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First Confirmed Case of Coronavirus Registered in Australia - Health Officials

© AP Photo / Ahn Young-joonFILE - In this Jan. 24, 2020, file photo an employee works to prevent a new coronavirus at Suseo Station in Seoul, South Korea.
FILE - In this Jan. 24, 2020, file photo an employee works to prevent a new coronavirus at Suseo Station in Seoul, South Korea.  - Sputnik International
An unknown type of pneumonia, later identified as a new strain of coronavirus, originated in the Chinese city of Wuhan, Hubei province, in late December and since then, has reached several other countries.

The first case of deadly coronavirus has been registered in Australia, Victoria state health officials reported on Saturday.

The patient who was taken to hospital in Melbourne, Victoria, is a Chinese national who arrived in Australia last week, Health Minister Jenny Mikakos told reporters.

"It is important to stress that there is no cause for alarm to the community. The patient is isolated and is undergoing treatment and we do not have any further suspected cases at this stage", Mikakos said.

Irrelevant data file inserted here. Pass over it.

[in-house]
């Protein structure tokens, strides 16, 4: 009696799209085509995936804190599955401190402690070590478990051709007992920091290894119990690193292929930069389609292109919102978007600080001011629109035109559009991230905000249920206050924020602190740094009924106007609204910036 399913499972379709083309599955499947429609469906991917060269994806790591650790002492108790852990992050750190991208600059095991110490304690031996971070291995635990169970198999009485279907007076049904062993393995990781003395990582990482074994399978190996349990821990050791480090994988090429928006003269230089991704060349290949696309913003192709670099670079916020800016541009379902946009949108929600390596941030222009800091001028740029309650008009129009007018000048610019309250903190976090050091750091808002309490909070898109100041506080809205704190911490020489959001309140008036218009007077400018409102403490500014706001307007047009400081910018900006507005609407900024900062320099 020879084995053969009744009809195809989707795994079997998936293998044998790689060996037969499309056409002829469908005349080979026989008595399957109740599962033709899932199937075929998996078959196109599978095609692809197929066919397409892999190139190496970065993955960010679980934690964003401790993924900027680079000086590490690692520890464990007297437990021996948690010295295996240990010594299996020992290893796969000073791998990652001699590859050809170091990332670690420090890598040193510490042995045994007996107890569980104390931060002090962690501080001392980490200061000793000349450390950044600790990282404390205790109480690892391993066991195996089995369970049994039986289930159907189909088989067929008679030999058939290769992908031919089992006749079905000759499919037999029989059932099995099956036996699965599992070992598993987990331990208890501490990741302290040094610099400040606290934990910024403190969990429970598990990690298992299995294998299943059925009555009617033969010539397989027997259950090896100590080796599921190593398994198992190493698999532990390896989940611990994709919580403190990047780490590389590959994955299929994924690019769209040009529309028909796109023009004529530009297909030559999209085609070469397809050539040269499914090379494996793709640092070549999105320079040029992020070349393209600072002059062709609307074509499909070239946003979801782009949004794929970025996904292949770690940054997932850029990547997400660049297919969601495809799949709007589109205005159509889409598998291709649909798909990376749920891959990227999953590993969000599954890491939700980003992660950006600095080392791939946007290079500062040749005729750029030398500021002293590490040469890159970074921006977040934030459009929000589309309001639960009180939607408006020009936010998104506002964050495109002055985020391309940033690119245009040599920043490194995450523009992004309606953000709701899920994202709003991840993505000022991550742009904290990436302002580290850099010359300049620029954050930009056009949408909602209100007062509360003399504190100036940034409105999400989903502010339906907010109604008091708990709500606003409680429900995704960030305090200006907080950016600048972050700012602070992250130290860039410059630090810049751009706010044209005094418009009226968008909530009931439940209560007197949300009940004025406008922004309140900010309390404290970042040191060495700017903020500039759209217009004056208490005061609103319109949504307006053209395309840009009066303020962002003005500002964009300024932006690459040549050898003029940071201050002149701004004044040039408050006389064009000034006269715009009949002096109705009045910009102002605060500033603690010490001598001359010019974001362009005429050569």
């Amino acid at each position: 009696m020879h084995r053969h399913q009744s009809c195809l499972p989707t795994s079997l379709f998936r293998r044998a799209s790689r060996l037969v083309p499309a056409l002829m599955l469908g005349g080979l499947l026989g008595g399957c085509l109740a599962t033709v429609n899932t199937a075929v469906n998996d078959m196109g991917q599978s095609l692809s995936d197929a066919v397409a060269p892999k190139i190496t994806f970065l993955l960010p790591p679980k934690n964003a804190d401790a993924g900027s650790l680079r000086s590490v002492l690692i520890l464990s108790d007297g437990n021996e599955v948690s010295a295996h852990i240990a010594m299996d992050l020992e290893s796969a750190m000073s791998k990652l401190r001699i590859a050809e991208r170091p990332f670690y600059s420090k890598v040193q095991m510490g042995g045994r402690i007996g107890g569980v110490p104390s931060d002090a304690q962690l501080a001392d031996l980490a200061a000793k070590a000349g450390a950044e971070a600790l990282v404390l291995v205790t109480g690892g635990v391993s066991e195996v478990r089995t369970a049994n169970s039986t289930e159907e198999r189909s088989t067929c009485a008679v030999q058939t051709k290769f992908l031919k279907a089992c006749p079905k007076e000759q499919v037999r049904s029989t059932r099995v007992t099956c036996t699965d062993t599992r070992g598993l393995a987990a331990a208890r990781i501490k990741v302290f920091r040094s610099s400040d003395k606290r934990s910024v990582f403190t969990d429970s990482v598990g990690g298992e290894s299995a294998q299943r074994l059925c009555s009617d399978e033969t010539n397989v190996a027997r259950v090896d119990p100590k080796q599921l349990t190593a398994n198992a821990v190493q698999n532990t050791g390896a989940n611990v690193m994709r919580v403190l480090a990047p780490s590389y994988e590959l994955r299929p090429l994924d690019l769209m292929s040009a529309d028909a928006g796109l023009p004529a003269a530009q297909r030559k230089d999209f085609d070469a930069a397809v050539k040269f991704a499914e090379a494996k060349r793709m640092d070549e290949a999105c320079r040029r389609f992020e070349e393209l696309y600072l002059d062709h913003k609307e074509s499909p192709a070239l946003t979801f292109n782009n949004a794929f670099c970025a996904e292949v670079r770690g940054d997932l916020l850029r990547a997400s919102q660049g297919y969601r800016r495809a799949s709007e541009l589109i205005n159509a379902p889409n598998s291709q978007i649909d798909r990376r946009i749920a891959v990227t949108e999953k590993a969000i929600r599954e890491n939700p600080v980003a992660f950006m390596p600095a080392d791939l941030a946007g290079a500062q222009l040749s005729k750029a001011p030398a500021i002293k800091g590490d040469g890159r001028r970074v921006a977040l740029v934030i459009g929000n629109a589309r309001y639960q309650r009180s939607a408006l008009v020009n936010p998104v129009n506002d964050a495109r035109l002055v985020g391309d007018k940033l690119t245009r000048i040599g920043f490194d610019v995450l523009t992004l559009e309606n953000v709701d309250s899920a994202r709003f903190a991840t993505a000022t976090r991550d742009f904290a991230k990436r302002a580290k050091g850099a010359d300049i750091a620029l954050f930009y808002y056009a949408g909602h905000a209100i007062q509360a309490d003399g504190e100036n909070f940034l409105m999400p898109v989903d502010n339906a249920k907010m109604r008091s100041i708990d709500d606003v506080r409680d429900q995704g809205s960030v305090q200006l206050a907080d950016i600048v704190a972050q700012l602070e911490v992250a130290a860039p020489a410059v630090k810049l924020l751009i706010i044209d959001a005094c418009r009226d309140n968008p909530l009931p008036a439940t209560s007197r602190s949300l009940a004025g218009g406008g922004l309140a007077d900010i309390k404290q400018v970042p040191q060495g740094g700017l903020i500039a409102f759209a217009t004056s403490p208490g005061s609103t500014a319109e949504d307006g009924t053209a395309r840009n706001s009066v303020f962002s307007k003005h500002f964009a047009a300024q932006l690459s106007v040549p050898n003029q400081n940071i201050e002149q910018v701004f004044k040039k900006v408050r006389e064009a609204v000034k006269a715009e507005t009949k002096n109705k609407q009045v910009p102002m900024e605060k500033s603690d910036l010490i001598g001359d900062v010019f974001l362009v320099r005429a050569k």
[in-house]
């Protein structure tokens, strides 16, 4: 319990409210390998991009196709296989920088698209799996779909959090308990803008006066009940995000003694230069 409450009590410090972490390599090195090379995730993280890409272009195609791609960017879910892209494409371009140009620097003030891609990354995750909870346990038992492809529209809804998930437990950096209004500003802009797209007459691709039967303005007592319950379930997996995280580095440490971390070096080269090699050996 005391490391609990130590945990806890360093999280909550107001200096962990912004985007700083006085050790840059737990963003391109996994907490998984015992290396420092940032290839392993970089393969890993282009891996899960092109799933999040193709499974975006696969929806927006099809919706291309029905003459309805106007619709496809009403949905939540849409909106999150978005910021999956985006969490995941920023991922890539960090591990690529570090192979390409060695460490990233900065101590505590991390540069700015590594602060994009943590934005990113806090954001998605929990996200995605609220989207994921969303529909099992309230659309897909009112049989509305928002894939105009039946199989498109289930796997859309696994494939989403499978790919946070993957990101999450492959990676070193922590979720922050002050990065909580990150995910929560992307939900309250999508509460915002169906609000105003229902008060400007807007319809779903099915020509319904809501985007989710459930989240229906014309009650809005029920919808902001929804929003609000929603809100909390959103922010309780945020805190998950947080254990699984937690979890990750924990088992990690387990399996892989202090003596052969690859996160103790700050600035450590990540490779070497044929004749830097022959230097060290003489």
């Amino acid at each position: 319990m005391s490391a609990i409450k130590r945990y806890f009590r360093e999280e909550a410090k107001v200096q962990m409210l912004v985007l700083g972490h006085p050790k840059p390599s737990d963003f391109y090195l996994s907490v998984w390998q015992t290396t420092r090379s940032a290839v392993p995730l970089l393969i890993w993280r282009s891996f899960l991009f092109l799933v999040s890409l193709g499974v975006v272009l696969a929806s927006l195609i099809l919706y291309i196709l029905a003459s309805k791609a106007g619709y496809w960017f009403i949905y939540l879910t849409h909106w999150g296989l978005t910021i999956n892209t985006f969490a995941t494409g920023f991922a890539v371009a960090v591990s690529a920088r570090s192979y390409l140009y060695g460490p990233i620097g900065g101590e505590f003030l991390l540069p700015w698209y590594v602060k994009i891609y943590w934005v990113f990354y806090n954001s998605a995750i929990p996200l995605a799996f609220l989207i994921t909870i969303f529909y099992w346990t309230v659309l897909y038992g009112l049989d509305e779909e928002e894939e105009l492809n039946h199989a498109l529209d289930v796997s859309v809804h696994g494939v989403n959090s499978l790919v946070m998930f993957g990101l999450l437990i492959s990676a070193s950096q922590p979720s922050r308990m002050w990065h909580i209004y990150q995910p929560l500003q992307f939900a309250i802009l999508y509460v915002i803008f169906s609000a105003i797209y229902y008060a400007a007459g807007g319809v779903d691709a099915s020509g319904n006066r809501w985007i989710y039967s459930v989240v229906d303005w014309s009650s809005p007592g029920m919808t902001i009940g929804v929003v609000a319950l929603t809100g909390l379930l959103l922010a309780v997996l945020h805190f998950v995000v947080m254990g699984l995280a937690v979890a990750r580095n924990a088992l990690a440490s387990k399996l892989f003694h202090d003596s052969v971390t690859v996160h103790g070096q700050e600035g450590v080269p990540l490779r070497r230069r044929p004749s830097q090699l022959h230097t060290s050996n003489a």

Five more Australian citizens are being screened for the infection in New South Wales, according to information on the state's health ministry website.

Earlier in the day, the French Health ministry reported a coronavirus case - the first to be registered in Europe, the number later rose to three.

In China, the number of confirmed cases has reached 1,287, while the death toll currently stands at 47. In total, 29 Chinese provinces have been affected, China's National Health Commission says.

Since the new type of coronavirus was identified in China's city of Wuhan, other confirmed cases of the deadly virus have been reported in Thailand, South Korea, Japan, Singapore, Nepal, and the United States.

The Chinese authorities earlier confirmed the Wuhan coronavirus can be transmitted from human to human.

However, the World Health Organisation (WHO) said it was too early to declare a public health emergency of international concern "given its restrictive and binary nature".

Concerns have spread over the possibility of the Wuhan coronavirus turning into an epidemic similar to Severe Acute Respiratory Syndrome (SARS), which claimed the lives of nearly 800 people globally during a 2002/03 outbreak. 

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